I first attended the Goodwood Revival last year, and I'm happy to report it's just as good -- maybe better -- the second time around. You know where everything is. You know which days are better for watching races, which days are better for shopping and sightseeing. Last year I was so in awe of the whole event I missed out on a lot of the finer details: the shops, the carnival rides, the interactive displays. You guys, I rode the freaking carousel.

A highlight of this year's event was a motorsports tribute to Bentley, a company that's celebrating its centenary. Prewar Bentleys took to the track in an outstanding display of historic racing. This wasn't parade lap stuff -- this was honest-to-goodness, wheel-to-wheel combat.

What struck me most about the 2019 Revival was the greater shift toward the 1950s, 1960s and 1970s in the period-correct vibe. Sure, the majority of the event still rocks a prewar English throwback feel, but new displays like a tribute to campers of the '60s, with plenty of folks walking around dressed like Sgt. Pepper, brought the timestamp of this event slightly more toward the present. Don't get me wrong, the Revival is still an absolutely immersive bit of societal cosplay, and that's true regardless of the eras represented. Moreover, the attention to detail is so strong that patrons who don't put any effort into looking the part stick out like sore thumbs. Come on, dudes -- a newsboy hat costs, like, $20.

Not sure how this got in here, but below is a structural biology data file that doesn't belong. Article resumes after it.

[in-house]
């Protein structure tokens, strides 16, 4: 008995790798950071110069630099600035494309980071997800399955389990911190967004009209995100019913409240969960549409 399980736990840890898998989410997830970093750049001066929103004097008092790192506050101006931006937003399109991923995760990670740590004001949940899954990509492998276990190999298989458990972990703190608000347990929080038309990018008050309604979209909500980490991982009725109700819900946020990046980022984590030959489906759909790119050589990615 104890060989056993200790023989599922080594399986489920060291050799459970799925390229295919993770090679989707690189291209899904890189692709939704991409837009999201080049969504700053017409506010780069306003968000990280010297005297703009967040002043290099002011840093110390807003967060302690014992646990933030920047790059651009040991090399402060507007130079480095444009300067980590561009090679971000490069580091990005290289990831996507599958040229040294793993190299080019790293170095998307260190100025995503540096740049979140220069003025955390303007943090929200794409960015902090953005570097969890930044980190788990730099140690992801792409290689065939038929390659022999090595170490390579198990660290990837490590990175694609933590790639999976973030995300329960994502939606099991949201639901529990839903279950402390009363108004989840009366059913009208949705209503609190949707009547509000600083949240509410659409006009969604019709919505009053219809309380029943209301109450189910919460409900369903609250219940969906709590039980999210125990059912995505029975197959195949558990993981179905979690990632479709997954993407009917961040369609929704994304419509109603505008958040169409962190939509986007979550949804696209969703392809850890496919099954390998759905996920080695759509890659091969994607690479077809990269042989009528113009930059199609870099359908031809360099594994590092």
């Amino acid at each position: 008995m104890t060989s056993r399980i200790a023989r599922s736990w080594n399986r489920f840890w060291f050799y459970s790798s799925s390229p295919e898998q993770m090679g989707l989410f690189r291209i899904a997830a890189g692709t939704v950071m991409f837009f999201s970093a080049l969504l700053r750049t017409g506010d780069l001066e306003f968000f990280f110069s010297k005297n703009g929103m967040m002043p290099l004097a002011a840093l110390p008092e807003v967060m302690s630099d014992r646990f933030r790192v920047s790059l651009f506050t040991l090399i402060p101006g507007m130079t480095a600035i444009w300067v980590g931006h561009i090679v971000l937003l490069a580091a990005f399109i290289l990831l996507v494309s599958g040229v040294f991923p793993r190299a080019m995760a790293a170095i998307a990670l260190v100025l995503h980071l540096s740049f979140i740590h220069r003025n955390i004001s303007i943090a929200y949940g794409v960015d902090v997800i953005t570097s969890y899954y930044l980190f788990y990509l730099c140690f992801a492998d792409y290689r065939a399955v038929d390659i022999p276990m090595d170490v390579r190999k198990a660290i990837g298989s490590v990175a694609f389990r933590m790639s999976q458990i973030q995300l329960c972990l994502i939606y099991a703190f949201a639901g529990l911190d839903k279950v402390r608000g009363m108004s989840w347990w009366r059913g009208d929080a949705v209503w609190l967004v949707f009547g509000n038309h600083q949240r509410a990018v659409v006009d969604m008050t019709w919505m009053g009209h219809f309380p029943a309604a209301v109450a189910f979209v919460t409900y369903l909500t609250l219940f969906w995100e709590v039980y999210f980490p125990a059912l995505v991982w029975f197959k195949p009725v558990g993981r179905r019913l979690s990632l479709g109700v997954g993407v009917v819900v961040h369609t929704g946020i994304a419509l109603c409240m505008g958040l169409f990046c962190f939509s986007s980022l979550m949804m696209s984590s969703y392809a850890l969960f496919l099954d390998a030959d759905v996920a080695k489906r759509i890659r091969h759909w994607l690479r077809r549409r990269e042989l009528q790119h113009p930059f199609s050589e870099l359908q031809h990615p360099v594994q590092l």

Subaru doesn't have any official presence at the Goodwood Revival, save the awesome Legacy GT wagon I saw while combing The Greatest Parking Lot in the World. Yet the run up Shelsley Walsh followed by a weekend at Revival beautifully flowed together. From the world's oldest hill climb to a top-notch homage to historic motorsports, car culture runs thick in England's history.

Editors' note: Travel costs related to this feature were covered by the manufacturer. This is common in the auto industry, as it's far more economical to ship journalists to cars than to ship cars to journalists. While Roadshow accepts multiday vehicle loans from manufacturers in order to provide scored editorial reviews, all scored vehicle reviews are completed on our turf and on our terms.